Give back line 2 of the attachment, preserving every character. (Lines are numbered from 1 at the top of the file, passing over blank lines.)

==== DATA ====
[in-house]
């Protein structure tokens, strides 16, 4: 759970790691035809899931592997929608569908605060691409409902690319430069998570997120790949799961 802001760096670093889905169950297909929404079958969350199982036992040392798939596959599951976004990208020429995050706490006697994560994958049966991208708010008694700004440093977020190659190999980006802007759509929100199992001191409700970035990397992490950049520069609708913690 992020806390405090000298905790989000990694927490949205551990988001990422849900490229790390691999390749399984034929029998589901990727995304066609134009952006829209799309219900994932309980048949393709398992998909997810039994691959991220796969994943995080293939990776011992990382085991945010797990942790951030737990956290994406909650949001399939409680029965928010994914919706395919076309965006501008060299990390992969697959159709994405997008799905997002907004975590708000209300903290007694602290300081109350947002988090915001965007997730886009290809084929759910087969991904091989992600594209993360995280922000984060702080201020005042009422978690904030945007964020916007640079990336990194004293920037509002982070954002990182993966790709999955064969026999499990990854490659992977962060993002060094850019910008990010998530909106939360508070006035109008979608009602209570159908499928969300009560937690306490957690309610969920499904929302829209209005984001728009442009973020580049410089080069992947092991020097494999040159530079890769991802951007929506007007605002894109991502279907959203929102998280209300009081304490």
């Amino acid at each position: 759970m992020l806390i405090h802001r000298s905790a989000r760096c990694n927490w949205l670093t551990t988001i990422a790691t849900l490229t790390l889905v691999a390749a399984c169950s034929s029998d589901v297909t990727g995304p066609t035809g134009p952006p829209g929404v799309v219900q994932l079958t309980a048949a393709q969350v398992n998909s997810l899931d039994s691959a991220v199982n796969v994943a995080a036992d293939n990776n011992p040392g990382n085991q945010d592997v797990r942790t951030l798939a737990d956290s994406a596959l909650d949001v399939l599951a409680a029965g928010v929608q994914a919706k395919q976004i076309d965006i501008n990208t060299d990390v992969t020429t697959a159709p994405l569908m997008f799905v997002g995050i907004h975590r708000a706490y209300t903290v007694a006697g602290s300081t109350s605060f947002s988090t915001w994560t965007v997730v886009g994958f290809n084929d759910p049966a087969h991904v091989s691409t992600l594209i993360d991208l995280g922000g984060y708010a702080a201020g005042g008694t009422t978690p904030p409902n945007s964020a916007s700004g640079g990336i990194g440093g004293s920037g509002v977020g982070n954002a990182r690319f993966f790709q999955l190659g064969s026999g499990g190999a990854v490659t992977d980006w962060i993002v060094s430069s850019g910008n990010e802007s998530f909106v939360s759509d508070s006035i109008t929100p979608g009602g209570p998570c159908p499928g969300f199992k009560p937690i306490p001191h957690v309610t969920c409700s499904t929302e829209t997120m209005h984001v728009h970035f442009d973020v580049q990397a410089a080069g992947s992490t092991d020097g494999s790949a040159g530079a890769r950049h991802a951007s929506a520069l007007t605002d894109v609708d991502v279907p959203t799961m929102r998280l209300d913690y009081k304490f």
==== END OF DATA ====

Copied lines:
């Protein structure tokens, strides 16, 4: 759970790691035809899931592997929608569908605060691409409902690319430069998570997120790949799961 802001760096670093889905169950297909929404079958969350199982036992040392798939596959599951976004990208020429995050706490006697994560994958049966991208708010008694700004440093977020190659190999980006802007759509929100199992001191409700970035990397992490950049520069609708913690 992020806390405090000298905790989000990694927490949205551990988001990422849900490229790390691999390749399984034929029998589901990727995304066609134009952006829209799309219900994932309980048949393709398992998909997810039994691959991220796969994943995080293939990776011992990382085991945010797990942790951030737990956290994406909650949001399939409680029965928010994914919706395919076309965006501008060299990390992969697959159709994405997008799905997002907004975590708000209300903290007694602290300081109350947002988090915001965007997730886009290809084929759910087969991904091989992600594209993360995280922000984060702080201020005042009422978690904030945007964020916007640079990336990194004293920037509002982070954002990182993966790709999955064969026999499990990854490659992977962060993002060094850019910008990010998530909106939360508070006035109008979608009602209570159908499928969300009560937690306490957690309610969920499904929302829209209005984001728009442009973020580049410089080069992947092991020097494999040159530079890769991802951007929506007007605002894109991502279907959203929102998280209300009081304490």